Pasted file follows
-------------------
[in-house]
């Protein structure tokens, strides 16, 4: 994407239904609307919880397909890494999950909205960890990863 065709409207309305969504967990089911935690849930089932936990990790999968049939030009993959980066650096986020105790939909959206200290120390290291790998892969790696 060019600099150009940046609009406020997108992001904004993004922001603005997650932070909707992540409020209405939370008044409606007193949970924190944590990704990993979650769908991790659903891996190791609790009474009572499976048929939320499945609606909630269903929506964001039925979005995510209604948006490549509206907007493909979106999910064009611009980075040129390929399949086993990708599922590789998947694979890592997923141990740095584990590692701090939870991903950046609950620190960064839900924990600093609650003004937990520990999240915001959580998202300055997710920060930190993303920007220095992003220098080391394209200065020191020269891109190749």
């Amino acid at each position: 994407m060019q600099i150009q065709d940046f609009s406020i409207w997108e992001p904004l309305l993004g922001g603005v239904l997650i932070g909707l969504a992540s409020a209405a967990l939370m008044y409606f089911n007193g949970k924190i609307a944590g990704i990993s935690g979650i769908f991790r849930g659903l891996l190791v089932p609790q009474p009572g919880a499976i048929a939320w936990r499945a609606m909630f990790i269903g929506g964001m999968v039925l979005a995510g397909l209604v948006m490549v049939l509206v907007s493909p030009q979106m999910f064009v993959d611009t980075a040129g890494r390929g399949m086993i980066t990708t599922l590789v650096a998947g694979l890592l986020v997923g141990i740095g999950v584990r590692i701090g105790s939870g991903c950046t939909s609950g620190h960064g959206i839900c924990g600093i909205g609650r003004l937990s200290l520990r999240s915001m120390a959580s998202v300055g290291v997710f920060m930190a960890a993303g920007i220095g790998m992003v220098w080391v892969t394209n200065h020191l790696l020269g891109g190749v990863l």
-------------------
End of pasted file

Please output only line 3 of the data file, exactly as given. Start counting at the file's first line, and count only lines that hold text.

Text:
């Amino acid at each position: 994407m060019q600099i150009q065709d940046f609009s406020i409207w997108e992001p904004l309305l993004g922001g603005v239904l997650i932070g909707l969504a992540s409020a209405a967990l939370m008044y409606f089911n007193g949970k924190i609307a944590g990704i990993s935690g979650i769908f991790r849930g659903l891996l190791v089932p609790q009474p009572g919880a499976i048929a939320w936990r499945a609606m909630f990790i269903g929506g964001m999968v039925l979005a995510g397909l209604v948006m490549v049939l509206v907007s493909p030009q979106m999910f064009v993959d611009t980075a040129g890494r390929g399949m086993i980066t990708t599922l590789v650096a998947g694979l890592l986020v997923g141990i740095g999950v584990r590692i701090g105790s939870g991903c950046t939909s609950g620190h960064g959206i839900c924990g600093i909205g609650r003004l937990s200290l520990r999240s915001m120390a959580s998202v300055g290291v997710f920060m930190a960890a993303g920007i220095g790998m992003v220098w080391v892969t394209n200065h020191l790696l020269g891109g190749v990863l």